Zombie toyed with the idea of reviving a character from the previous two movies but says those stories were essentially complete. He knew the choice to introduce a new character with well-established ones was a risky choice, but after working with Brake on his film 31, he knew it would be a good fit.
“He’s a really terrific actor, and I knew he had the right vibe because he worked with Sheri [Moon], and they worked well together, and I assumed he would work great with Bill,” he says. “Richard was off in Spain shooting a movie, so he basically finished a movie there, landed in L.A. and walked right on set. We didn’t have any prep time, so he fit in right away, but each day he got better and better. The three of them together have great chemistry, and I think it’s fantastic.”
3 From Hell is obviously fear-inducing, but there are many moments where viewers will find themselves laughing. The comedic aspects of the movie often lead to genuinely shocking horror, though, which Zombie says is due to the characters staying true to who they are. The director says he isn’t a fan of straight-forward comedy happening in horror where filmmakers are trying to get laughs, but he enjoys allowing character’s personalities create dark humor naturally.
“I think those two things are at odds with each other,” he says. “But if your characters stay true to their [roles] and there is some sort of sick humor that comes from it, that’s what I like. In The Texas Chainsaw Massacre—the original one obviously—that is a very grim film, but the characters are so fucked up and weird, there is some really demented humor that comes from them. It never feels like we’re stopping for a comedy moment, though.”
Despite the three deranged characters being wildly fun to watch (and you can often find yourself hoping they come out on top), they’re still horrible people, and Zombie made them that way on purpose. He explains that although they don’t have any redeeming qualities, that’s what makes them more interesting to the average person because they lack relatability.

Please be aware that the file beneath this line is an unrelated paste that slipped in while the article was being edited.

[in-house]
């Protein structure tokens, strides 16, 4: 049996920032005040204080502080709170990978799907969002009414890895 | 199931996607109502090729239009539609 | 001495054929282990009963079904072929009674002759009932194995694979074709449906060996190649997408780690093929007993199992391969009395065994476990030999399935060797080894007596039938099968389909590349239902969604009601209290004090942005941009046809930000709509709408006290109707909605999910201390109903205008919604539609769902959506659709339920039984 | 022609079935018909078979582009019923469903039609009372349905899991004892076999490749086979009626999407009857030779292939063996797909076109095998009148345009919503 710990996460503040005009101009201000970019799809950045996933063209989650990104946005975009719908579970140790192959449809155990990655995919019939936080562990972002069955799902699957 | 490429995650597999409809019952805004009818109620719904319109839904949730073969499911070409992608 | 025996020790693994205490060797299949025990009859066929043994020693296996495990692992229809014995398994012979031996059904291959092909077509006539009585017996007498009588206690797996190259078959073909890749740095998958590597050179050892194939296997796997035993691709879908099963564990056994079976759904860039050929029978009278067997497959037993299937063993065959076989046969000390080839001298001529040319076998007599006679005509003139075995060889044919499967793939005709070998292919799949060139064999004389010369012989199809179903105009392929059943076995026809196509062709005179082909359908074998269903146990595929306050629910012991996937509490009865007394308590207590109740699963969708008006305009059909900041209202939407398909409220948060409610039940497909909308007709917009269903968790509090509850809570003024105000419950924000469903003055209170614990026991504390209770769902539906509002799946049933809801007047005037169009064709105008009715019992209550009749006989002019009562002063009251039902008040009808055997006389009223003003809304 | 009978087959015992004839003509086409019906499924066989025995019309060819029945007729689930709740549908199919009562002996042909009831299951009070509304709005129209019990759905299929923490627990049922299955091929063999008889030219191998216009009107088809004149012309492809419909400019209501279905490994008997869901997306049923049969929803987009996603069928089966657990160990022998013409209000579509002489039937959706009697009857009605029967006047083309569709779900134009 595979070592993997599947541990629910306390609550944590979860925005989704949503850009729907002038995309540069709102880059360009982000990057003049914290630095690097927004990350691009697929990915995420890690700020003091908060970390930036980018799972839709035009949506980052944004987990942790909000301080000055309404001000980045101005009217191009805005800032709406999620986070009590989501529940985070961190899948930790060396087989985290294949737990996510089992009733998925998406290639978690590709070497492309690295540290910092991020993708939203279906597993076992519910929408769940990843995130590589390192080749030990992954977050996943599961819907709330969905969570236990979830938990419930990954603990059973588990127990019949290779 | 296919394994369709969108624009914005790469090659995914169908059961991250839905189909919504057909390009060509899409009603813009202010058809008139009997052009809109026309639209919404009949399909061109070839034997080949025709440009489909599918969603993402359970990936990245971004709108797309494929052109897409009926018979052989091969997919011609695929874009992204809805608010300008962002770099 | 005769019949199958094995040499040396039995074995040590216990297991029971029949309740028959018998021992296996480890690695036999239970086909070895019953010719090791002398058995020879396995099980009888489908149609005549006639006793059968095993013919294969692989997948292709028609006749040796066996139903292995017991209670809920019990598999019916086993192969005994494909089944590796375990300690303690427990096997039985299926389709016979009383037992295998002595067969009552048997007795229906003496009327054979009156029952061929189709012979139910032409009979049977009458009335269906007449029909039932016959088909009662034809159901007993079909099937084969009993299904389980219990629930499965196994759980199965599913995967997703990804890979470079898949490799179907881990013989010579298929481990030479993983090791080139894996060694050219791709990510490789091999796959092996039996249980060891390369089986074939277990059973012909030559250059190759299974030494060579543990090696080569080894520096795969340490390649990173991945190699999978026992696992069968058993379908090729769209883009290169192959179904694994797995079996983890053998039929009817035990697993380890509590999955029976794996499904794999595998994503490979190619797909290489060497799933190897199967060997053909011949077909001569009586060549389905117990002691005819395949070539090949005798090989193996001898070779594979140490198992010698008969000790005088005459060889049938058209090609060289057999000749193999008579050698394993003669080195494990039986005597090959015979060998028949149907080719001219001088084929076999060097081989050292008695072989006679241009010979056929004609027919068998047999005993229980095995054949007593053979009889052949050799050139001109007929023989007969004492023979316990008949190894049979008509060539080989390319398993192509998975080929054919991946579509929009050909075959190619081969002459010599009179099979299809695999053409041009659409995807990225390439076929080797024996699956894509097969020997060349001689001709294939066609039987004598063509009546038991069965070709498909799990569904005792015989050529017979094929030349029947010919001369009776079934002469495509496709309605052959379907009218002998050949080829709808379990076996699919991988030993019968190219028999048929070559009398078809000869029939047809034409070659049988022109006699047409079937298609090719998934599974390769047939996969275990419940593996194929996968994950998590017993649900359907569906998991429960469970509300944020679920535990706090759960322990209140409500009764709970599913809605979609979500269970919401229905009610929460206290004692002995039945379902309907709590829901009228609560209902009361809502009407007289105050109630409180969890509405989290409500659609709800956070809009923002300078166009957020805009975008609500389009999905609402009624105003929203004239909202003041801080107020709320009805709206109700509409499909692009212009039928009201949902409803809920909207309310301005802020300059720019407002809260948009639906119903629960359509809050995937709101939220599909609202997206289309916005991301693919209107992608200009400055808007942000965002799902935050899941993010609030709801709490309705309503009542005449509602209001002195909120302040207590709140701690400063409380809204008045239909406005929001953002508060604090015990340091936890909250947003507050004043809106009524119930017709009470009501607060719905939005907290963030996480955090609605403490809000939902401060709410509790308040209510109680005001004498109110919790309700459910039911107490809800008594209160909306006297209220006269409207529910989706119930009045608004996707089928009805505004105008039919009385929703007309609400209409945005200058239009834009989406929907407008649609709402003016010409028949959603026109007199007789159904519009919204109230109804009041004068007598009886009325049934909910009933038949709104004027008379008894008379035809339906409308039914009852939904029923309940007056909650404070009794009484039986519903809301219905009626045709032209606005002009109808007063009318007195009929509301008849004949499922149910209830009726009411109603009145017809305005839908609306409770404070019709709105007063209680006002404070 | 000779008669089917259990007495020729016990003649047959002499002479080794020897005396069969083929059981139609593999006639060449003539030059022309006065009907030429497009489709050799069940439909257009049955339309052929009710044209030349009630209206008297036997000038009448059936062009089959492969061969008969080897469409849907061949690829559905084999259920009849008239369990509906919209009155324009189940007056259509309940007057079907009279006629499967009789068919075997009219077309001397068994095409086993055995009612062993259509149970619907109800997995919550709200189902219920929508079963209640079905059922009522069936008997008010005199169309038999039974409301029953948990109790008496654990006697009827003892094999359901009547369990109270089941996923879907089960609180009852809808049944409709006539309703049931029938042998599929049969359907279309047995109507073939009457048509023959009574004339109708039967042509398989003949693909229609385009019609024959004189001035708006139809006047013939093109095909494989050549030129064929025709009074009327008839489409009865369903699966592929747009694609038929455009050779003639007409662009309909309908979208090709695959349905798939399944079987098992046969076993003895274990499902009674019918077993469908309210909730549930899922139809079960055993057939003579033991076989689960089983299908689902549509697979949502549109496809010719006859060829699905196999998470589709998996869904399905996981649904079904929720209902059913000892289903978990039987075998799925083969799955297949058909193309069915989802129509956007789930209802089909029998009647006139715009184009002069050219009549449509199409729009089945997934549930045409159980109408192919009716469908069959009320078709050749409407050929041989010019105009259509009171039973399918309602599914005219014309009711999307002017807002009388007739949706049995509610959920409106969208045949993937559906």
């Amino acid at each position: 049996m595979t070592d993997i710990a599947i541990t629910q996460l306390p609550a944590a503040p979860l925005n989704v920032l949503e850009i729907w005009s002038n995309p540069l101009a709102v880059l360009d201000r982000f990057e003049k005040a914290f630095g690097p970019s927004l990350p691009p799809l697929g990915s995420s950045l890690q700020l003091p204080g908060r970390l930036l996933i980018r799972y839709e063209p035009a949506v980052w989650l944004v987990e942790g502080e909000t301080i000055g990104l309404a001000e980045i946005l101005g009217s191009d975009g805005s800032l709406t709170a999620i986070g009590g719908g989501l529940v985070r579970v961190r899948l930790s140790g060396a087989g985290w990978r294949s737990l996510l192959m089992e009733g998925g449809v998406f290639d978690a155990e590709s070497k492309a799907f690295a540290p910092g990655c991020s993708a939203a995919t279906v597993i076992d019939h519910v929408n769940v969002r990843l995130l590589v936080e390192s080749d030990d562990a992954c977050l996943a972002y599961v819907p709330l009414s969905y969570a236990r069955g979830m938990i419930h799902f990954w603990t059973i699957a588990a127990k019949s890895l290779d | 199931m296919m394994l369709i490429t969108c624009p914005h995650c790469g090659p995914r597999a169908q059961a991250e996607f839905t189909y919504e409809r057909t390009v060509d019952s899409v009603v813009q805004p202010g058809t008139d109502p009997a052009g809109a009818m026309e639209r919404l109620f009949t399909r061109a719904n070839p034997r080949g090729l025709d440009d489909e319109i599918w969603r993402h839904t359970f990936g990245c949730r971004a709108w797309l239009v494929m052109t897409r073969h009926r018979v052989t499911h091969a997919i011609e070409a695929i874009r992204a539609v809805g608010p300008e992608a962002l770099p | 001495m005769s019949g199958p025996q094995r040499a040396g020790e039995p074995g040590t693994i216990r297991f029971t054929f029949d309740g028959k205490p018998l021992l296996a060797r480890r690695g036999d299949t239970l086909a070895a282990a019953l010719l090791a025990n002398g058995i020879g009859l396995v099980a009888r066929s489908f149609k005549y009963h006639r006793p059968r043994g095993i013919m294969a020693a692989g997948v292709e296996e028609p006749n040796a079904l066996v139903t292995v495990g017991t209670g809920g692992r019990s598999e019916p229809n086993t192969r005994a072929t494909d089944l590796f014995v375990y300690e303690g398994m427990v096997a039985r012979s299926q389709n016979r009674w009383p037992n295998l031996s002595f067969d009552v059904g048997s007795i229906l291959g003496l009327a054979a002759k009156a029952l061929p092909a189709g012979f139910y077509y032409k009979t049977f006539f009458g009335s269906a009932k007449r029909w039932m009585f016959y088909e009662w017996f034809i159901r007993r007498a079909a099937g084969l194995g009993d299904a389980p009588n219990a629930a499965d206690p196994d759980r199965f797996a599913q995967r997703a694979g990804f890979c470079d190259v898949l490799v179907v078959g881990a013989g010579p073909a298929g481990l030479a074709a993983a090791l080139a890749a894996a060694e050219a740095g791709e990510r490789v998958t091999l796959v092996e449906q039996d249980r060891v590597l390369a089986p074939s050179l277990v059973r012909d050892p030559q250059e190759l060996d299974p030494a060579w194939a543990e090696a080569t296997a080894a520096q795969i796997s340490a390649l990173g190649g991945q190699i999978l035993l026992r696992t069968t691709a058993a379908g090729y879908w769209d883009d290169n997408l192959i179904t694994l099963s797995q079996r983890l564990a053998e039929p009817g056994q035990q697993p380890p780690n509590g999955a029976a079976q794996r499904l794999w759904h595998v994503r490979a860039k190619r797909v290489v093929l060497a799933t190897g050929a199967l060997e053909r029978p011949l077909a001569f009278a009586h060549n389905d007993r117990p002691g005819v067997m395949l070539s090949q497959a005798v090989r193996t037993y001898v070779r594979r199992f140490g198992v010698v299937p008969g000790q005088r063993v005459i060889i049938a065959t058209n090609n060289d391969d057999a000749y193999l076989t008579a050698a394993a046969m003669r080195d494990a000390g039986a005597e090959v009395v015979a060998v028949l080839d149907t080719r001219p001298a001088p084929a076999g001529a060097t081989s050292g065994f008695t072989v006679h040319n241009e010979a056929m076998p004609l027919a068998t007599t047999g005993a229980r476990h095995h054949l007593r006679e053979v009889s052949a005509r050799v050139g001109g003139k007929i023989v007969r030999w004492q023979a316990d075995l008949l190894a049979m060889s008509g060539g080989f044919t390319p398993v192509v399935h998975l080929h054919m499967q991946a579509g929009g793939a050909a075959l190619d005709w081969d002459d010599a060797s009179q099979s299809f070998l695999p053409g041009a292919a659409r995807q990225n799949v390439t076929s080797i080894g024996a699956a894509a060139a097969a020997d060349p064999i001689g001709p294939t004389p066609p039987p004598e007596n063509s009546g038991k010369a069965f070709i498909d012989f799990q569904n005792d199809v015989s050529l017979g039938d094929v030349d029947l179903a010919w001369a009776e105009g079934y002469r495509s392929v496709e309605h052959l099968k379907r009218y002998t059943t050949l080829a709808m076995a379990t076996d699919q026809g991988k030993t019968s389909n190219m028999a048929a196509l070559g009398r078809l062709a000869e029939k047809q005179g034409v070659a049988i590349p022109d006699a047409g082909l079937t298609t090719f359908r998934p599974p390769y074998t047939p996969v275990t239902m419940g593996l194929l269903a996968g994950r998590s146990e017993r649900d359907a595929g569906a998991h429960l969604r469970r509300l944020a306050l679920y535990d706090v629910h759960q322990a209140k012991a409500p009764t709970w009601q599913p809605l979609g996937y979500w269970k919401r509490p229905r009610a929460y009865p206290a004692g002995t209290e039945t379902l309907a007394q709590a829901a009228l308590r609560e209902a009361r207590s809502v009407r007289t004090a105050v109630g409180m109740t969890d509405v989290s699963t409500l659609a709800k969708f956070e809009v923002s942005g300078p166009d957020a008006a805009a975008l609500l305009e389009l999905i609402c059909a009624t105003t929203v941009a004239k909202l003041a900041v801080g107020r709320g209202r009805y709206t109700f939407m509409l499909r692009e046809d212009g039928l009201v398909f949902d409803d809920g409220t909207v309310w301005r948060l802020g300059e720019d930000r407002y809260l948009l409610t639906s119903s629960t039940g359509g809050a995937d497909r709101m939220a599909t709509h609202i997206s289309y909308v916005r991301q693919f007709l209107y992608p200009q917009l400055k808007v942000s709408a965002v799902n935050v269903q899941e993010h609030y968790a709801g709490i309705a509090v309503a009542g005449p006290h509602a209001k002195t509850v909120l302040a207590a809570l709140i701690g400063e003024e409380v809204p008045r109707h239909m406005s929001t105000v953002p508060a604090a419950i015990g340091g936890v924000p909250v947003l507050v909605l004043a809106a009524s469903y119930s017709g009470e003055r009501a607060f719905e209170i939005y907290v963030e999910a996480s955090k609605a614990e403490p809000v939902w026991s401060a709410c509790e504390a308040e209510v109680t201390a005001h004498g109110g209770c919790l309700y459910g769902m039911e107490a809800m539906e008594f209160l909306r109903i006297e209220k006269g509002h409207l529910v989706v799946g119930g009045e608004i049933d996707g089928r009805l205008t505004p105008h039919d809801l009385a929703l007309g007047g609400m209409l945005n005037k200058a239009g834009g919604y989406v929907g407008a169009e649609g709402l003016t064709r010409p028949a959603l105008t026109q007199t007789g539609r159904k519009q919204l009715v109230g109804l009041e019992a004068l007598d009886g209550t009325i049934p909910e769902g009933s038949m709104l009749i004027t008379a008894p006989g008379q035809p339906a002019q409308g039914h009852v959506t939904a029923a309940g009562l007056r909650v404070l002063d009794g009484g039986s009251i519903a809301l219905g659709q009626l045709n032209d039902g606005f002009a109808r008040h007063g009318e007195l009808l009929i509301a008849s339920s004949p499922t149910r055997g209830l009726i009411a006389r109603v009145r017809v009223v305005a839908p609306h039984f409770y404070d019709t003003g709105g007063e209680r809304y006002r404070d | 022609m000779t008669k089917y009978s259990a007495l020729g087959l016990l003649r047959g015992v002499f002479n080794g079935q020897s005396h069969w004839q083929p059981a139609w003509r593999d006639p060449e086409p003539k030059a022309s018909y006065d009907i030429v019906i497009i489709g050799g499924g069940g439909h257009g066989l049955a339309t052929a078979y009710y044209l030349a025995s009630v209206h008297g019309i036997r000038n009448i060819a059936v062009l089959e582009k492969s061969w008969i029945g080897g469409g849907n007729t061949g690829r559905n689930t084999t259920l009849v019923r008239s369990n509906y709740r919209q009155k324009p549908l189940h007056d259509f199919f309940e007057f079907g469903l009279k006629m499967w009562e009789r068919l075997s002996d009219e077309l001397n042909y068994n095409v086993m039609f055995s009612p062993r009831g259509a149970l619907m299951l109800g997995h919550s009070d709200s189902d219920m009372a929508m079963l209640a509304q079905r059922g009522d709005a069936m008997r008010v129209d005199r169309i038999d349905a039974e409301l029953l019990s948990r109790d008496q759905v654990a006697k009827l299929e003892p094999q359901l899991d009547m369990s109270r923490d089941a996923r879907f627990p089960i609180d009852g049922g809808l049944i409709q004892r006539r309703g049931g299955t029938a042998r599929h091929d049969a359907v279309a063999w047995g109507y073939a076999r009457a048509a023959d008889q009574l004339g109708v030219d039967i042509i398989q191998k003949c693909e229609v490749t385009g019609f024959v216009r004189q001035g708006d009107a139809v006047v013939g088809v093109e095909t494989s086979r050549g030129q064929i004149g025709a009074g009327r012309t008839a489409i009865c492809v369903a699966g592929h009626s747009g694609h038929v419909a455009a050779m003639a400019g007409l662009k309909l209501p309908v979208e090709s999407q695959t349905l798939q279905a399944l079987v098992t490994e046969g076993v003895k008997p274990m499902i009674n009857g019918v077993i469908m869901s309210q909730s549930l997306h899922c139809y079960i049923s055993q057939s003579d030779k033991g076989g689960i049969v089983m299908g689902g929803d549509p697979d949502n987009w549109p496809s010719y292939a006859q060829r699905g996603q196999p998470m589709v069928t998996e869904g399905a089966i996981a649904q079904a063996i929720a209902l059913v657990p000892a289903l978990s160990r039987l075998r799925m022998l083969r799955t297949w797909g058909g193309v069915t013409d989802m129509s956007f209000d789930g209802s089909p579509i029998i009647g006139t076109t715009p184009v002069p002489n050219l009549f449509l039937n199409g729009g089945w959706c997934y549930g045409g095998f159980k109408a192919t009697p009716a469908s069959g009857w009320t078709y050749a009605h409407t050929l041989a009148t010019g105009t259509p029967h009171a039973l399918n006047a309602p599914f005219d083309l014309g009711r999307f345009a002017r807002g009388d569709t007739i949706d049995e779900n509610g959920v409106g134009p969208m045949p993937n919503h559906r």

“I always wanted them to be charismatic and funny and cool to follow their journey,” he shares. “Most horror movies are about rooting for the good people to survive, whatever the situation is. Which is fine, but I didn’t care to make movies like that. I would always lean toward making the villains more fun and charismatic than the victims. Most people don’t do these things, and that’s why people are always interested in Hell’s Angels or something like that because they are outside the norms of society.”
As a child, Zombie remembers the first horror-type film he ever watched was King Kong and how the destruction caused by the main character caught his attention. He elaborates on monsters such as Frankenstein or King Kong being relatable for many people because they are simply monsters being provoked into causing mayhem and how that differs from what he created with his films.
“The term horror movie didn’t even exist to us,” he points out. “We called everything monster movies. I think as a kid, you feel like this weird misunderstood thing, and [in] all of those movies, the monster is a misunderstood creature that isn’t trying to wreak havoc but is just at the mercy of everybody. You side with King Kong and Frankenstein because he’s not trying to do anything wrong. He’s just wrong in the world.”
One thing film viewers will certainly notice is 3 From Hell feels more open ended than the conclusion of The Devil’s Rejects. The characters don’t truly receive a proper ending to their story, leaving the possibility for another film to be made. Zombie says it’s unlikely he’ll create another film in the series.
“I have no plans to do that,” he opines. “I haven’t thought about it at all, but probably not. Who knows what could happen in 15 years, though. There was over a decade until I even thought about [making another sequel] much, but the answer is probably not. I think the three films work together well as a trilogy.”